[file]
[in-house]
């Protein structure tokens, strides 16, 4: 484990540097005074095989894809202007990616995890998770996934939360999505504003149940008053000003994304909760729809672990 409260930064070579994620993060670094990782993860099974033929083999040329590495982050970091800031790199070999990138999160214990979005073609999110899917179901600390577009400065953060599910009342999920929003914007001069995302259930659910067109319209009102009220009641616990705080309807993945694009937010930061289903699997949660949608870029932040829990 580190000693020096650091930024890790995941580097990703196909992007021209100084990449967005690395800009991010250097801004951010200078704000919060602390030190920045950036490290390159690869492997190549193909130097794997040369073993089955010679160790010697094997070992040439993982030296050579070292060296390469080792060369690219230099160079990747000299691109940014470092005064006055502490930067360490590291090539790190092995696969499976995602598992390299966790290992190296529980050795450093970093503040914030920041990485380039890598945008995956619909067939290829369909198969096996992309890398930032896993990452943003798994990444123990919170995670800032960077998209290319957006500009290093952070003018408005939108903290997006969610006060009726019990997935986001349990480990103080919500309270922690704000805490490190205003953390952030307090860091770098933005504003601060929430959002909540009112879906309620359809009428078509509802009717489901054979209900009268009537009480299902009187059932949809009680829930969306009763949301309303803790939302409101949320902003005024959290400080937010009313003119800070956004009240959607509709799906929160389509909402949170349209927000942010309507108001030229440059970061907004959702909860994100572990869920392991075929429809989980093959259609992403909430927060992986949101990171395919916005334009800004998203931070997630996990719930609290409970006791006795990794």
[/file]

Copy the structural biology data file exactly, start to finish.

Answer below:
[in-house]
């Protein structure tokens, strides 16, 4: 484990540097005074095989894809202007990616995890998770996934939360999505504003149940008053000003994304909760729809672990 409260930064070579994620993060670094990782993860099974033929083999040329590495982050970091800031790199070999990138999160214990979005073609999110899917179901600390577009400065953060599910009342999920929003914007001069995302259930659910067109319209009102009220009641616990705080309807993945694009937010930061289903699997949660949608870029932040829990 580190000693020096650091930024890790995941580097990703196909992007021209100084990449967005690395800009991010250097801004951010200078704000919060602390030190920045950036490290390159690869492997190549193909130097794997040369073993089955010679160790010697094997070992040439993982030296050579070292060296390469080792060369690219230099160079990747000299691109940014470092005064006055502490930067360490590291090539790190092995696969499976995602598992390299966790290992190296529980050795450093970093503040914030920041990485380039890598945008995956619909067939290829369909198969096996992309890398930032896993990452943003798994990444123990919170995670800032960077998209290319957006500009290093952070003018408005939108903290997006969610006060009726019990997935986001349990480990103080919500309270922690704000805490490190205003953390952030307090860091770098933005504003601060929430959002909540009112879906309620359809009428078509509802009717489901054979209900009268009537009480299902009187059932949809009680829930969306009763949301309303803790939302409101949320902003005024959290400080937010009313003119800070956004009240959607509709799906929160389509909402949170349209927000942010309507108001030229440059970061907004959702909860994100572990869920392991075929429809989980093959259609992403909430927060992986949101990171395919916005334009800004998203931070997630996990719930609290409970006791006795990794």